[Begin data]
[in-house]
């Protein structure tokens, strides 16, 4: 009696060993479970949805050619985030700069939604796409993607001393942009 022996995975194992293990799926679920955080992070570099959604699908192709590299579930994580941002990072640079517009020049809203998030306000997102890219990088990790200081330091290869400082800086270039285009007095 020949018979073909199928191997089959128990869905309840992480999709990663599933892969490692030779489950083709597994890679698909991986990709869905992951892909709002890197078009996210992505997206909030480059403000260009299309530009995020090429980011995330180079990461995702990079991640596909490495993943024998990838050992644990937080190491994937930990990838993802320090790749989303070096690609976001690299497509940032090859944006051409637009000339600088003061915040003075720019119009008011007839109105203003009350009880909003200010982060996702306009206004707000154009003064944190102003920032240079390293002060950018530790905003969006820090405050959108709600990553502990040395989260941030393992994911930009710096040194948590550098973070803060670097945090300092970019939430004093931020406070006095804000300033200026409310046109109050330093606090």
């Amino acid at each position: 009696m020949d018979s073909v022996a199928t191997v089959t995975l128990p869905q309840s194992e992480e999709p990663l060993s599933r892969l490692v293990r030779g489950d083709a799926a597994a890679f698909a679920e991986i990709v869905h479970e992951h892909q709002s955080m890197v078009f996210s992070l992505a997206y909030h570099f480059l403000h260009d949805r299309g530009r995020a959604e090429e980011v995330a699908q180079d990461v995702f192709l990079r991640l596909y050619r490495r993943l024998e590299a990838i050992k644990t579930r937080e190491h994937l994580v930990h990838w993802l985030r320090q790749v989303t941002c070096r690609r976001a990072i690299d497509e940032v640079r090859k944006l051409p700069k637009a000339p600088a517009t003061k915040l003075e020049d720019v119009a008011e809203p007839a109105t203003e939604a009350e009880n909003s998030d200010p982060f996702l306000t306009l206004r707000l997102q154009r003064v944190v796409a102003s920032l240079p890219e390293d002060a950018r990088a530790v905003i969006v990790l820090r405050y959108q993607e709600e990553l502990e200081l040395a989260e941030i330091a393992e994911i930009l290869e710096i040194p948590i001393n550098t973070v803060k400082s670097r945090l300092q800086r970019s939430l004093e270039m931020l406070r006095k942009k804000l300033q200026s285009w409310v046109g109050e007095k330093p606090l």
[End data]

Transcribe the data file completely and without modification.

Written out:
[in-house]
């Protein structure tokens, strides 16, 4: 009696060993479970949805050619985030700069939604796409993607001393942009 022996995975194992293990799926679920955080992070570099959604699908192709590299579930994580941002990072640079517009020049809203998030306000997102890219990088990790200081330091290869400082800086270039285009007095 020949018979073909199928191997089959128990869905309840992480999709990663599933892969490692030779489950083709597994890679698909991986990709869905992951892909709002890197078009996210992505997206909030480059403000260009299309530009995020090429980011995330180079990461995702990079991640596909490495993943024998990838050992644990937080190491994937930990990838993802320090790749989303070096690609976001690299497509940032090859944006051409637009000339600088003061915040003075720019119009008011007839109105203003009350009880909003200010982060996702306009206004707000154009003064944190102003920032240079390293002060950018530790905003969006820090405050959108709600990553502990040395989260941030393992994911930009710096040194948590550098973070803060670097945090300092970019939430004093931020406070006095804000300033200026409310046109109050330093606090």
């Amino acid at each position: 009696m020949d018979s073909v022996a199928t191997v089959t995975l128990p869905q309840s194992e992480e999709p990663l060993s599933r892969l490692v293990r030779g489950d083709a799926a597994a890679f698909a679920e991986i990709v869905h479970e992951h892909q709002s955080m890197v078009f996210s992070l992505a997206y909030h570099f480059l403000h260009d949805r299309g530009r995020a959604e090429e980011v995330a699908q180079d990461v995702f192709l990079r991640l596909y050619r490495r993943l024998e590299a990838i050992k644990t579930r937080e190491h994937l994580v930990h990838w993802l985030r320090q790749v989303t941002c070096r690609r976001a990072i690299d497509e940032v640079r090859k944006l051409p700069k637009a000339p600088a517009t003061k915040l003075e020049d720019v119009a008011e809203p007839a109105t203003e939604a009350e009880n909003s998030d200010p982060f996702l306000t306009l206004r707000l997102q154009r003064v944190v796409a102003s920032l240079p890219e390293d002060a950018r990088a530790v905003i969006v990790l820090r405050y959108q993607e709600e990553l502990e200081l040395a989260e941030i330091a393992e994911i930009l290869e710096i040194p948590i001393n550098t973070v803060k400082s670097r945090l300092q800086r970019s939430l004093e270039m931020l406070r006095k942009k804000l300033q200026s285009w409310v046109g109050e007095k330093p606090l």